Of course, at the core of "Stuff I've Seen" you will find WinFS
: An application of self-organizing maps to Internet Exploration. I have been fascinated with the potential of Kohonen's SOMs for a long time. I once implemented one in Visual Basic!
: A powerful graphical representation technique that try to mirror the way we organize information "inside".
: Looking for the original company on hyperbolic trees (it took half an hour because I couldn't find the link in my Favorites!) I found that they have already coupled their visualization technology with some advanced knowledge management tools. The only bad thing is that it has nothing to do with managing Favorites links, but I have to say wow!
: it would be great to be able to integrate some Google's web services. I would ask Google for the PageRank of each page and I would store it and use it for sorting search results.
: I don't consider myself either a believer or a detractor. I just think that the SW can provide an even cleverer heuristic than PageRank, and thus I see it as valuable.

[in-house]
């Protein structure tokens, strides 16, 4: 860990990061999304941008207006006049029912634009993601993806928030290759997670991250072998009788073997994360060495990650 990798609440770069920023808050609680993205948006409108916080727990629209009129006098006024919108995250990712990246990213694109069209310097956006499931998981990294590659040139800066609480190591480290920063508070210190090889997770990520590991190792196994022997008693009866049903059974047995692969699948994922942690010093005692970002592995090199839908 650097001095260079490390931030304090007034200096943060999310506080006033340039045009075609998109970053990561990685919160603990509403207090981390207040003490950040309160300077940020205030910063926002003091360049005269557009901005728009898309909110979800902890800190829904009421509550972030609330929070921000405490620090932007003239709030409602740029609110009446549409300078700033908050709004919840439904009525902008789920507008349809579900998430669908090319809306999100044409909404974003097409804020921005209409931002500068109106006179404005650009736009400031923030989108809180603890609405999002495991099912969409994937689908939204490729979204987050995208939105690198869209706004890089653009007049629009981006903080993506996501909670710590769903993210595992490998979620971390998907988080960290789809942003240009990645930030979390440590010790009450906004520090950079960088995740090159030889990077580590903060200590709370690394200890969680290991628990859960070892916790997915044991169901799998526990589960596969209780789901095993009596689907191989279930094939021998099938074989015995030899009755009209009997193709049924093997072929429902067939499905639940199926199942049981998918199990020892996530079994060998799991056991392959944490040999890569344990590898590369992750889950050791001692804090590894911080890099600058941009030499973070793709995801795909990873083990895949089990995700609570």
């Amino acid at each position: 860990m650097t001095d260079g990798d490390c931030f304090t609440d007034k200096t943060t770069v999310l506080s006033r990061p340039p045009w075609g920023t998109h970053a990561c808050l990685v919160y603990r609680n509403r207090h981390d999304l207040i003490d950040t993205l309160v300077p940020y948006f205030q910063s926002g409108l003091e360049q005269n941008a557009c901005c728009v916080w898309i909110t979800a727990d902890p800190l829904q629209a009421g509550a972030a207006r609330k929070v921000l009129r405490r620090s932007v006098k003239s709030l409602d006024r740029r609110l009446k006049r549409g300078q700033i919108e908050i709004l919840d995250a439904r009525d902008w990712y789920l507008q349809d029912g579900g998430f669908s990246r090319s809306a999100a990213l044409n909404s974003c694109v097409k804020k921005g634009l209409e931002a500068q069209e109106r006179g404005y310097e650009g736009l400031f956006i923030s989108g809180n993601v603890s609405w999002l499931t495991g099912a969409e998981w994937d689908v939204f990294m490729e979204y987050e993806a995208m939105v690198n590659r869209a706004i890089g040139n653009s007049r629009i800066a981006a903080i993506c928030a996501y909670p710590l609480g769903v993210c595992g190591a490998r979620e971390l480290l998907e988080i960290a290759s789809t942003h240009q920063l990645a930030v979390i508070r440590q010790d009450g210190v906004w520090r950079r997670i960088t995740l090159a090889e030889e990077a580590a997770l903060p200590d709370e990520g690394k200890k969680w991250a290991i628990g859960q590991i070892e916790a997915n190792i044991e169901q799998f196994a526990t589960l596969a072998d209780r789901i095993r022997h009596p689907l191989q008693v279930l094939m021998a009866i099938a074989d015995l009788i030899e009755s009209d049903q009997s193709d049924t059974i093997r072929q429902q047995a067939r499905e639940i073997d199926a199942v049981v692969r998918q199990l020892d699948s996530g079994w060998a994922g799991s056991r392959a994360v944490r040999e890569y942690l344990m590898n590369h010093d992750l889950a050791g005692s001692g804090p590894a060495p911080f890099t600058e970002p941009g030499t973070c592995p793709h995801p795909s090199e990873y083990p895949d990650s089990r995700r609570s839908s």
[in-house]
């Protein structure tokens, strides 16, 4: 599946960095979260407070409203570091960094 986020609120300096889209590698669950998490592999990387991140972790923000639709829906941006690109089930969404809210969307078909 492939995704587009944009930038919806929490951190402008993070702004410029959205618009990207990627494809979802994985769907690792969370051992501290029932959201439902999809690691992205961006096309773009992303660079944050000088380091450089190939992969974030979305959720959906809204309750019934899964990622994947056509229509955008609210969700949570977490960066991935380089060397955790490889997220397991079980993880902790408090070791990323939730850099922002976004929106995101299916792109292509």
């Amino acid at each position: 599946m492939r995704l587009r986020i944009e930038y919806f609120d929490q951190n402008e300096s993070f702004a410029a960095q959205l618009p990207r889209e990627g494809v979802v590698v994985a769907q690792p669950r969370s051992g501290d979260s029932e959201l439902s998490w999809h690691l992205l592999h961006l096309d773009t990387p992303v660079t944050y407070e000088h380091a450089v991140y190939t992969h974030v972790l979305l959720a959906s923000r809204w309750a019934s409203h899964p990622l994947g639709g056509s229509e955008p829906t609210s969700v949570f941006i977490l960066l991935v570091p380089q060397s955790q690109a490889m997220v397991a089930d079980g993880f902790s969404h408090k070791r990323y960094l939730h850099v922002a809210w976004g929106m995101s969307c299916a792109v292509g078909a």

MSDN Favorites Web Service
: It was an attempt to build a Web Services version of the Windows Favorites feature. It was interesting. Unfortunately it seems to be no longer available.
What else would I do?
- I would also like to use any taxonomic web service out there if it existed. You pass your URL and you get the ID of a node in a taxonomic tree.
- I would cache versions of pages locally in case they get inaccessible or change over time.
- I would flag the ones that aren't already online.
- I would keep the name of the links updated with the current titles of pages.
- I would make use of time data like creation time, last access time, and usage frequency as a way to sort things out in graphical representations.